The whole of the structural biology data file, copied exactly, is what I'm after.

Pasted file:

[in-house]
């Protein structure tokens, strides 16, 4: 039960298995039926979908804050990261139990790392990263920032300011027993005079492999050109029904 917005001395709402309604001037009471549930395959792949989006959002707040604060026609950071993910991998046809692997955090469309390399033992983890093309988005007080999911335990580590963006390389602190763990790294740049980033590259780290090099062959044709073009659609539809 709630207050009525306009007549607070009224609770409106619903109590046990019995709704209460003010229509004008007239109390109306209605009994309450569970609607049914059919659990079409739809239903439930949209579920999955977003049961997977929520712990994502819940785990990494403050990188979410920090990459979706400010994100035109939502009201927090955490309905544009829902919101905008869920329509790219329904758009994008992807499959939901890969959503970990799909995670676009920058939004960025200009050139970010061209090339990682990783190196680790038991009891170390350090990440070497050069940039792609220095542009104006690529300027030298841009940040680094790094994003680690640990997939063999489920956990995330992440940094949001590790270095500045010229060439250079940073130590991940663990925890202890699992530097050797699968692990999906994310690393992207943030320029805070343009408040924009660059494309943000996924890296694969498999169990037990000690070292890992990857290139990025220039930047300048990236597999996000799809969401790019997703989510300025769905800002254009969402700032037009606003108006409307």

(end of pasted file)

[in-house]
């Protein structure tokens, strides 16, 4: 039960298995039926979908804050990261139990790392990263920032300011027993005079492999050109029904 917005001395709402309604001037009471549930395959792949989006959002707040604060026609950071993910991998046809692997955090469309390399033992983890093309988005007080999911335990580590963006390389602190763990790294740049980033590259780290090099062959044709073009659609539809 709630207050009525306009007549607070009224609770409106619903109590046990019995709704209460003010229509004008007239109390109306209605009994309450569970609607049914059919659990079409739809239903439930949209579920999955977003049961997977929520712990994502819940785990990494403050990188979410920090990459979706400010994100035109939502009201927090955490309905544009829902919101905008869920329509790219329904758009994008992807499959939901890969959503970990799909995670676009920058939004960025200009050139970010061209090339990682990783190196680790038991009891170390350090990440070497050069940039792609220095542009104006690529300027030298841009940040680094790094994003680690640990997939063999489920956990995330992440940094949001590790270095500045010229060439250079940073130590991940663990925890202890699992530097050797699968692990999906994310690393992207943030320029805070343009408040924009660059494309943000996924890296694969498999169990037990000690070292890992990857290139990025220039930047300048990236597999996000799809969401790019997703989510300025769905800002254009969402700032037009606003108006409307």